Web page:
Some composers make a fetish of writing only small amounts of music: "I'm not prolific," they'll say--as if producing many works would taint their reputation.
Not Thomas Pasatieri, who, at 41, has written 17 operas--and seen most of them produced--and has created, by his own count, more than 500 songs, plus chamber music, piano pieces and orchestral works.
The American composer will attend the world premiere of his "A Joyful Noise," to be performed by the Master Chorale of Orange County, Sunday night in Segerstrom Hall at the Orange County Performing Arts Center.
Pasatieri says the new 10-minute setting of three Psalms is written in his "frankly conservative" style.
"It's funny how things have changed so much since my first works were heard, back in the late 1950s," he said.
"My style is the same now--it has evolved, but it hasn't really changed. What is different is that so many others have come around. Harmony has returned--they call it 'The New Romanticism,' but it's basically the conservative style. And everybody's doing it--my God, George Rochberg is writing in D-flat!"
Pasatieri laughs loudly at the irony of holding his compositional ground while others have gone in different directions, only to return.
"They turned back to Romanticism because it's successful--and because it's expressive. Of course, for me, it's a natural language, and for others it's not."
Last year, the native New Yorker who has lived all his life on the East Coast, established a base in Southern California. From his second home, in the San Fernando Valley, he commutes to New York City; until recently he also traveled regularly to Atlanta, where he was director of the Atlanta Opera.
The commission from Master Chorale of Orange County came about, Pasatieri said, "because somebody told Maurice Allard (conductor of the chorale) that I was working here. Maurice called me, and offered me the commission.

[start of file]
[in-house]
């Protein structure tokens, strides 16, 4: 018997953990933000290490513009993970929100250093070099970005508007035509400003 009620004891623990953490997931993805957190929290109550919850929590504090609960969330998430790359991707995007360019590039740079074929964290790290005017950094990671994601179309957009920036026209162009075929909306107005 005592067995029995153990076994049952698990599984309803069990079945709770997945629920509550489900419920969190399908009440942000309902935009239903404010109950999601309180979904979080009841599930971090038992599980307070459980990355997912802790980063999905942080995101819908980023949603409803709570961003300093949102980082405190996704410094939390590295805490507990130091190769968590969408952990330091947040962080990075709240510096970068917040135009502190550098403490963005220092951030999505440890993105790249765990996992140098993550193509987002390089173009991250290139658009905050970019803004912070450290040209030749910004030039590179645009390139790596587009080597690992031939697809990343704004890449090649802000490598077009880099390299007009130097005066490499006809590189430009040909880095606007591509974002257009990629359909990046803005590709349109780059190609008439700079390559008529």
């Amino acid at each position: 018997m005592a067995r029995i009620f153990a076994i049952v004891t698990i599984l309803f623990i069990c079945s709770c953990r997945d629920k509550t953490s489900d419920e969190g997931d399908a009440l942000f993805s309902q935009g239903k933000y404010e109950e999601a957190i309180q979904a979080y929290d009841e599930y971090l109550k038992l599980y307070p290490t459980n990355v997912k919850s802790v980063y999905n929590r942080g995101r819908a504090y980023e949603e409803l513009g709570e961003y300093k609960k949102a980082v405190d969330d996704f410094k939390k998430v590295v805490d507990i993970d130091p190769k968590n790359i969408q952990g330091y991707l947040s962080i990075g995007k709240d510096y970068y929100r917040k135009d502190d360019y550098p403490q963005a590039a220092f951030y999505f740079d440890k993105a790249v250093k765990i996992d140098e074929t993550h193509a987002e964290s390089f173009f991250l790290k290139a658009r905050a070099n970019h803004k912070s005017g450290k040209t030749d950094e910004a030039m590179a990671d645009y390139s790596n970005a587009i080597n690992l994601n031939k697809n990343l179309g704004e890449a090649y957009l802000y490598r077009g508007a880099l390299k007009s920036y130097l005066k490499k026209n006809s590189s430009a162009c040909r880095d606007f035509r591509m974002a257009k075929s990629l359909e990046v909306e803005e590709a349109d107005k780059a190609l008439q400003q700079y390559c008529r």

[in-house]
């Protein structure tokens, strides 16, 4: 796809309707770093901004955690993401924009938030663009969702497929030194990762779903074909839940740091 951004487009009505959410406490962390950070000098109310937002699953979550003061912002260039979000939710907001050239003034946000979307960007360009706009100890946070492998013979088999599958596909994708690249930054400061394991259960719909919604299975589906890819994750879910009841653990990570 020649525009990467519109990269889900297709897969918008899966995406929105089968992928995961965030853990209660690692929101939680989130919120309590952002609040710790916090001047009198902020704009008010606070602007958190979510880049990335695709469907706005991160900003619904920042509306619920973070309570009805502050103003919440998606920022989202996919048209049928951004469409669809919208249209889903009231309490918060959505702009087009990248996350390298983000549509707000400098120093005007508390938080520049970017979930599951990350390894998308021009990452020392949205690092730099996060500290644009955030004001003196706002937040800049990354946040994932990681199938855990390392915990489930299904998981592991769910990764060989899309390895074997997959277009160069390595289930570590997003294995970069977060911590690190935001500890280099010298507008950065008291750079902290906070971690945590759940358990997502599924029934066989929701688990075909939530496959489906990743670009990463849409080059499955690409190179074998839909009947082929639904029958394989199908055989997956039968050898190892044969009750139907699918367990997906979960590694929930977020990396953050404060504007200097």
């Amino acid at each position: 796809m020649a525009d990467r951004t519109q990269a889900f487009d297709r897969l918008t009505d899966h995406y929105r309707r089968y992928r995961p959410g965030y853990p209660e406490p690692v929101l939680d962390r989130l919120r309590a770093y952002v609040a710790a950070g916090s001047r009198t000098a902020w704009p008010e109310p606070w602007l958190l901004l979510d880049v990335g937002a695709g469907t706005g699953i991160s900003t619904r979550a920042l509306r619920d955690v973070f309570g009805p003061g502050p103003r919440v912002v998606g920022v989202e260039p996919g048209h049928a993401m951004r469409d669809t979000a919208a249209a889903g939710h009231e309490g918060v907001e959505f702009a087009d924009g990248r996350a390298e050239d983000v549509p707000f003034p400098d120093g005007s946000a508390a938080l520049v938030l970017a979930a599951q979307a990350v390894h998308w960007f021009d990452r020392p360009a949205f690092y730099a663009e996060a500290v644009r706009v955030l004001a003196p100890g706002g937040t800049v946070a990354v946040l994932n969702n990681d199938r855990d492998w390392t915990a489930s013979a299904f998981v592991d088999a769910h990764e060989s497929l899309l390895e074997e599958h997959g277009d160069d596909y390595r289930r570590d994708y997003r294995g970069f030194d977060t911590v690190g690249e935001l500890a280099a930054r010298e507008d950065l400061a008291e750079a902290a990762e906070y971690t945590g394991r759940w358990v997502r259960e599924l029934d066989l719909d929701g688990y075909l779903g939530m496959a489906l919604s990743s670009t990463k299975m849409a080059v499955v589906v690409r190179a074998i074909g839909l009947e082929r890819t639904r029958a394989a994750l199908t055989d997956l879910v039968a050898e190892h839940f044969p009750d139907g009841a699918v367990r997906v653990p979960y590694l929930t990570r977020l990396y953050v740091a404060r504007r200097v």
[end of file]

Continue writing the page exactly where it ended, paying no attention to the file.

"After he sent me a tape of the chorale, I accepted. (The chorale) couldn't afford a large string section, so I wrote the piece for six brass players, four timpani, and a big organ, plus the full chorale."
What's next for this busy composer? "I want to write for films. At this stage, with all my other work behind me, to write for films is a logical extension of the dramatic elements in my music," Pasatieri said, adding that he has made some inroads in that industry, far from the academic world where he was trained. In 1969, at age 23, Pasatieri took the very first doctoral degree--in any department--from the Juilliard School of Music.
"Of course, I'll never give up writing operas," he said with some conviction. It's easy to guess why: His success rate is impressive.
The composer's eighth opera, "The Trial of Mary Lincoln" (written on a commission from National Educational Television), was broadcast nationwide at its premiere in February, 1972. The ninth opera, "Black Widow," was produced at the Seattle Opera a month later. His 10th, with a libretto by poet Kenward Elmslie (the first of four collaborations between them) was "The Seagull," after the play by Chekhov, by the Houston Opera in 1974.
And "Three Sisters," the composer's 17th and latest opera which had its world premiere in Columbus, Ohio, last March, was received successfully by both Ohio audiences and the international press.